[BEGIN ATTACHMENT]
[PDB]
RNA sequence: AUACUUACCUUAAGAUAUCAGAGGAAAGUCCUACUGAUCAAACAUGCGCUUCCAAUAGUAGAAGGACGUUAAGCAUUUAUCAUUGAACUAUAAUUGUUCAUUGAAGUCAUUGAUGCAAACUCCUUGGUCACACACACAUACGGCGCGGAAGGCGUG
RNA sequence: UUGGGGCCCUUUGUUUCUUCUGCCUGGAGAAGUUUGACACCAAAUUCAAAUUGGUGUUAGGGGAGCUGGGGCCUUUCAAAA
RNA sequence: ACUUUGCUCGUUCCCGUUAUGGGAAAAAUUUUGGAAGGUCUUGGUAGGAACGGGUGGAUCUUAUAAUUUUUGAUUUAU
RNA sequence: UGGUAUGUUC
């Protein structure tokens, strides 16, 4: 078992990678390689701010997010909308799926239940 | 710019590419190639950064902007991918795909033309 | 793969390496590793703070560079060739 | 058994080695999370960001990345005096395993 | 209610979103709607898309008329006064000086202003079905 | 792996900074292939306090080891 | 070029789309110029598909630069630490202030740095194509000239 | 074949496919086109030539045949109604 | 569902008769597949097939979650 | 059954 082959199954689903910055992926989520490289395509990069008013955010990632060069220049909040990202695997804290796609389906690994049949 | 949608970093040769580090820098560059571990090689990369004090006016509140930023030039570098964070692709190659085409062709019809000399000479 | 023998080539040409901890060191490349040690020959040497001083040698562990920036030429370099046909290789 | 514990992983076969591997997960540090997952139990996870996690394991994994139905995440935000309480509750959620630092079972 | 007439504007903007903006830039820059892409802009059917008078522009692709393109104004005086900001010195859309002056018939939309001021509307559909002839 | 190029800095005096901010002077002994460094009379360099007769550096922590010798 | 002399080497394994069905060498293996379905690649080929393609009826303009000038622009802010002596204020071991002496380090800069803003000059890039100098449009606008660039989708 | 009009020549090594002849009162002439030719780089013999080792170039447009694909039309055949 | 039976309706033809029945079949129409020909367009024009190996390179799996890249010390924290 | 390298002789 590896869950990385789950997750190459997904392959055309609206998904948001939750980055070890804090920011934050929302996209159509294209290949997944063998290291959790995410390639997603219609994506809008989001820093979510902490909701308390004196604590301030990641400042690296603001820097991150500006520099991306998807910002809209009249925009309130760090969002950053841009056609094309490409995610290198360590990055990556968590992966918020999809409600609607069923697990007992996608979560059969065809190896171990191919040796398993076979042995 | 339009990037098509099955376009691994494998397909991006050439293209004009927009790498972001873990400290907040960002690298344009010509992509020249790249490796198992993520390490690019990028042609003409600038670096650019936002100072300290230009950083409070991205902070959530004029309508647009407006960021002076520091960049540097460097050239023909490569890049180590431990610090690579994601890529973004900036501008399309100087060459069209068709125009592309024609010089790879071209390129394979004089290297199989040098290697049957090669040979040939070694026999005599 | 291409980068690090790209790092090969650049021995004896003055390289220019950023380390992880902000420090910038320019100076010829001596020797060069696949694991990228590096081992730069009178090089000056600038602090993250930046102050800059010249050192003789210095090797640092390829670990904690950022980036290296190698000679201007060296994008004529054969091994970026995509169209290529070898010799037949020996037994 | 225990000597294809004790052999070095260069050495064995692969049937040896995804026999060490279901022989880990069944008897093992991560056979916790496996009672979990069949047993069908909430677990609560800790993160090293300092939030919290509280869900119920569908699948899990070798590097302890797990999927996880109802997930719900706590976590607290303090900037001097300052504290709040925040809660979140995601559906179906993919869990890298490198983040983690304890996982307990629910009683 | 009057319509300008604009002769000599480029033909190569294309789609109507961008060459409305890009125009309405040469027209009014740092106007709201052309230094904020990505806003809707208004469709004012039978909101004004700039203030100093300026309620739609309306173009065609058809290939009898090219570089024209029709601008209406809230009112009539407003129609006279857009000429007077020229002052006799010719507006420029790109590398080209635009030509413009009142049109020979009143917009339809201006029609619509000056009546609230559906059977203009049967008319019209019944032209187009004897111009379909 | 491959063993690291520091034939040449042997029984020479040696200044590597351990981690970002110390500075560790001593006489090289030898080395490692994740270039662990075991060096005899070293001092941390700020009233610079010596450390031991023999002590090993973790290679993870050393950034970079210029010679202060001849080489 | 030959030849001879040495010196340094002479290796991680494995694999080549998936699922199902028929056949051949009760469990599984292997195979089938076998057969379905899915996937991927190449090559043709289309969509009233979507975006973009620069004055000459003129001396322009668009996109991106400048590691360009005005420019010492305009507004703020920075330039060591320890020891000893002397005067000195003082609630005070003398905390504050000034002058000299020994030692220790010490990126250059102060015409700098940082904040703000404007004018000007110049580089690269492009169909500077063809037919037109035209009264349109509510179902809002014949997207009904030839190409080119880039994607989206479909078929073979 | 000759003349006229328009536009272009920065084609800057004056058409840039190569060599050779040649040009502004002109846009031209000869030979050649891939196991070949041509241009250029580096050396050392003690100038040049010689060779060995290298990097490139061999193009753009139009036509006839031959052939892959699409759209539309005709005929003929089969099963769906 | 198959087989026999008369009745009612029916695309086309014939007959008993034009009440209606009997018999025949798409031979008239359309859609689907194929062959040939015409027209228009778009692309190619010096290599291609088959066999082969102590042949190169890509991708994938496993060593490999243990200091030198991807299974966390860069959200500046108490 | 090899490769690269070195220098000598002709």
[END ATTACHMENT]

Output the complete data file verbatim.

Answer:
[PDB]
RNA sequence: AUACUUACCUUAAGAUAUCAGAGGAAAGUCCUACUGAUCAAACAUGCGCUUCCAAUAGUAGAAGGACGUUAAGCAUUUAUCAUUGAACUAUAAUUGUUCAUUGAAGUCAUUGAUGCAAACUCCUUGGUCACACACACAUACGGCGCGGAAGGCGUG
RNA sequence: UUGGGGCCCUUUGUUUCUUCUGCCUGGAGAAGUUUGACACCAAAUUCAAAUUGGUGUUAGGGGAGCUGGGGCCUUUCAAAA
RNA sequence: ACUUUGCUCGUUCCCGUUAUGGGAAAAAUUUUGGAAGGUCUUGGUAGGAACGGGUGGAUCUUAUAAUUUUUGAUUUAU
RNA sequence: UGGUAUGUUC
């Protein structure tokens, strides 16, 4: 078992990678390689701010997010909308799926239940 | 710019590419190639950064902007991918795909033309 | 793969390496590793703070560079060739 | 058994080695999370960001990345005096395993 | 209610979103709607898309008329006064000086202003079905 | 792996900074292939306090080891 | 070029789309110029598909630069630490202030740095194509000239 | 074949496919086109030539045949109604 | 569902008769597949097939979650 | 059954 082959199954689903910055992926989520490289395509990069008013955010990632060069220049909040990202695997804290796609389906690994049949 | 949608970093040769580090820098560059571990090689990369004090006016509140930023030039570098964070692709190659085409062709019809000399000479 | 023998080539040409901890060191490349040690020959040497001083040698562990920036030429370099046909290789 | 514990992983076969591997997960540090997952139990996870996690394991994994139905995440935000309480509750959620630092079972 | 007439504007903007903006830039820059892409802009059917008078522009692709393109104004005086900001010195859309002056018939939309001021509307559909002839 | 190029800095005096901010002077002994460094009379360099007769550096922590010798 | 002399080497394994069905060498293996379905690649080929393609009826303009000038622009802010002596204020071991002496380090800069803003000059890039100098449009606008660039989708 | 009009020549090594002849009162002439030719780089013999080792170039447009694909039309055949 | 039976309706033809029945079949129409020909367009024009190996390179799996890249010390924290 | 390298002789 590896869950990385789950997750190459997904392959055309609206998904948001939750980055070890804090920011934050929302996209159509294209290949997944063998290291959790995410390639997603219609994506809008989001820093979510902490909701308390004196604590301030990641400042690296603001820097991150500006520099991306998807910002809209009249925009309130760090969002950053841009056609094309490409995610290198360590990055990556968590992966918020999809409600609607069923697990007992996608979560059969065809190896171990191919040796398993076979042995 | 339009990037098509099955376009691994494998397909991006050439293209004009927009790498972001873990400290907040960002690298344009010509992509020249790249490796198992993520390490690019990028042609003409600038670096650019936002100072300290230009950083409070991205902070959530004029309508647009407006960021002076520091960049540097460097050239023909490569890049180590431990610090690579994601890529973004900036501008399309100087060459069209068709125009592309024609010089790879071209390129394979004089290297199989040098290697049957090669040979040939070694026999005599 | 291409980068690090790209790092090969650049021995004896003055390289220019950023380390992880902000420090910038320019100076010829001596020797060069696949694991990228590096081992730069009178090089000056600038602090993250930046102050800059010249050192003789210095090797640092390829670990904690950022980036290296190698000679201007060296994008004529054969091994970026995509169209290529070898010799037949020996037994 | 225990000597294809004790052999070095260069050495064995692969049937040896995804026999060490279901022989880990069944008897093992991560056979916790496996009672979990069949047993069908909430677990609560800790993160090293300092939030919290509280869900119920569908699948899990070798590097302890797990999927996880109802997930719900706590976590607290303090900037001097300052504290709040925040809660979140995601559906179906993919869990890298490198983040983690304890996982307990629910009683 | 009057319509300008604009002769000599480029033909190569294309789609109507961008060459409305890009125009309405040469027209009014740092106007709201052309230094904020990505806003809707208004469709004012039978909101004004700039203030100093300026309620739609309306173009065609058809290939009898090219570089024209029709601008209406809230009112009539407003129609006279857009000429007077020229002052006799010719507006420029790109590398080209635009030509413009009142049109020979009143917009339809201006029609619509000056009546609230559906059977203009049967008319019209019944032209187009004897111009379909 | 491959063993690291520091034939040449042997029984020479040696200044590597351990981690970002110390500075560790001593006489090289030898080395490692994740270039662990075991060096005899070293001092941390700020009233610079010596450390031991023999002590090993973790290679993870050393950034970079210029010679202060001849080489 | 030959030849001879040495010196340094002479290796991680494995694999080549998936699922199902028929056949051949009760469990599984292997195979089938076998057969379905899915996937991927190449090559043709289309969509009233979507975006973009620069004055000459003129001396322009668009996109991106400048590691360009005005420019010492305009507004703020920075330039060591320890020891000893002397005067000195003082609630005070003398905390504050000034002058000299020994030692220790010490990126250059102060015409700098940082904040703000404007004018000007110049580089690269492009169909500077063809037919037109035209009264349109509510179902809002014949997207009904030839190409080119880039994607989206479909078929073979 | 000759003349006229328009536009272009920065084609800057004056058409840039190569060599050779040649040009502004002109846009031209000869030979050649891939196991070949041509241009250029580096050396050392003690100038040049010689060779060995290298990097490139061999193009753009139009036509006839031959052939892959699409759209539309005709005929003929089969099963769906 | 198959087989026999008369009745009612029916695309086309014939007959008993034009009440209606009997018999025949798409031979008239359309859609689907194929062959040939015409027209228009778009692309190619010096290599291609088959066999082969102590042949190169890509991708994938496993060593490999243990200091030198991807299974966390860069959200500046108490 | 090899490769690269070195220098000598002709």